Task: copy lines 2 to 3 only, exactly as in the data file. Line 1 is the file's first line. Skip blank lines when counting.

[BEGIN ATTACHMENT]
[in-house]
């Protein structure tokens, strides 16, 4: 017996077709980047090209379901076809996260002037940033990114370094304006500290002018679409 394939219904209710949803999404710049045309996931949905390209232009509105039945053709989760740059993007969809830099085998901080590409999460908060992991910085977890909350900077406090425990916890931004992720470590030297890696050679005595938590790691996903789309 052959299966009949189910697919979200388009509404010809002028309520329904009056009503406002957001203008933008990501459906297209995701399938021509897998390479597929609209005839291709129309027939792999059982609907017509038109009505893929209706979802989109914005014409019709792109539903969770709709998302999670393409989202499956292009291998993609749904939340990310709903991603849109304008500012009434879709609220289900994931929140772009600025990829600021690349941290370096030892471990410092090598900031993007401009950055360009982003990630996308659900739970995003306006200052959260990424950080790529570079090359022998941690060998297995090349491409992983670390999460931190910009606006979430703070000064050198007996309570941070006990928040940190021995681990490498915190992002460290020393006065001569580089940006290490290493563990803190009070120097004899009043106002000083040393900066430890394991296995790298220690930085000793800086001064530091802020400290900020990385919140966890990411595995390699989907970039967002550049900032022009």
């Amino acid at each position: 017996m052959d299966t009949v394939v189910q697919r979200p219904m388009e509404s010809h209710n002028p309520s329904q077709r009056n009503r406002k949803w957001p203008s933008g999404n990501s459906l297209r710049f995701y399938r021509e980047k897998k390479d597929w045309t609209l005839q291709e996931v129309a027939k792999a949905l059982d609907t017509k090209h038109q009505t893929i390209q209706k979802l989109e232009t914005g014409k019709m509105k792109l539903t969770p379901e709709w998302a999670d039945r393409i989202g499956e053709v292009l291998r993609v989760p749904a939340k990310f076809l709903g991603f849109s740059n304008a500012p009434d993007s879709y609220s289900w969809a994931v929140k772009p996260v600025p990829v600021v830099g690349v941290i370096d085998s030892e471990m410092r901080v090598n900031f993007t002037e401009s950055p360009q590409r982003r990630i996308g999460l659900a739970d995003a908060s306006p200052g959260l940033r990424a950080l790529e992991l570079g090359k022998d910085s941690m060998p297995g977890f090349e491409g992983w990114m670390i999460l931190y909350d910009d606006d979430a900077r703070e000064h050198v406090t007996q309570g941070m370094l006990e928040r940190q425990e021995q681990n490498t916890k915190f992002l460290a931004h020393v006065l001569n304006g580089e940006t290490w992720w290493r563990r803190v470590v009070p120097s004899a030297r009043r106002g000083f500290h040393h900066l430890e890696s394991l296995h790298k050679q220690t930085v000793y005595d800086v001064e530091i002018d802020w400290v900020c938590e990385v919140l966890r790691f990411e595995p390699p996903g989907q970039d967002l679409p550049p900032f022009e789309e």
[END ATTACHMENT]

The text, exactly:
């Protein structure tokens, strides 16, 4: 017996077709980047090209379901076809996260002037940033990114370094304006500290002018679409 394939219904209710949803999404710049045309996931949905390209232009509105039945053709989760740059993007969809830099085998901080590409999460908060992991910085977890909350900077406090425990916890931004992720470590030297890696050679005595938590790691996903789309 052959299966009949189910697919979200388009509404010809002028309520329904009056009503406002957001203008933008990501459906297209995701399938021509897998390479597929609209005839291709129309027939792999059982609907017509038109009505893929209706979802989109914005014409019709792109539903969770709709998302999670393409989202499956292009291998993609749904939340990310709903991603849109304008500012009434879709609220289900994931929140772009600025990829600021690349941290370096030892471990410092090598900031993007401009950055360009982003990630996308659900739970995003306006200052959260990424950080790529570079090359022998941690060998297995090349491409992983670390999460931190910009606006979430703070000064050198007996309570941070006990928040940190021995681990490498915190992002460290020393006065001569580089940006290490290493563990803190009070120097004899009043106002000083040393900066430890394991296995790298220690930085000793800086001064530091802020400290900020990385919140966890990411595995390699989907970039967002550049900032022009």
């Amino acid at each position: 017996m052959d299966t009949v394939v189910q697919r979200p219904m388009e509404s010809h209710n002028p309520s329904q077709r009056n009503r406002k949803w957001p203008s933008g999404n990501s459906l297209r710049f995701y399938r021509e980047k897998k390479d597929w045309t609209l005839q291709e996931v129309a027939k792999a949905l059982d609907t017509k090209h038109q009505t893929i390209q209706k979802l989109e232009t914005g014409k019709m509105k792109l539903t969770p379901e709709w998302a999670d039945r393409i989202g499956e053709v292009l291998r993609v989760p749904a939340k990310f076809l709903g991603f849109s740059n304008a500012p009434d993007s879709y609220s289900w969809a994931v929140k772009p996260v600025p990829v600021v830099g690349v941290i370096d085998s030892e471990m410092r901080v090598n900031f993007t002037e401009s950055p360009q590409r982003r990630i996308g999460l659900a739970d995003a908060s306006p200052g959260l940033r990424a950080l790529e992991l570079g090359k022998d910085s941690m060998p297995g977890f090349e491409g992983w990114m670390i999460l931190y909350d910009d606006d979430a900077r703070e000064h050198v406090t007996q309570g941070m370094l006990e928040r940190q425990e021995q681990n490498t916890k915190f992002l460290a931004h020393v006065l001569n304006g580089e940006t290490w992720w290493r563990r803190v470590v009070p120097s004899a030297r009043r106002g000083f500290h040393h900066l430890e890696s394991l296995h790298k050679q220690t930085v000793y005595d800086v001064e530091i002018d802020w400290v900020c938590e990385v919140l966890r790691f990411e595995p390699p996903g989907q970039d967002l679409p550049p900032f022009e789309e």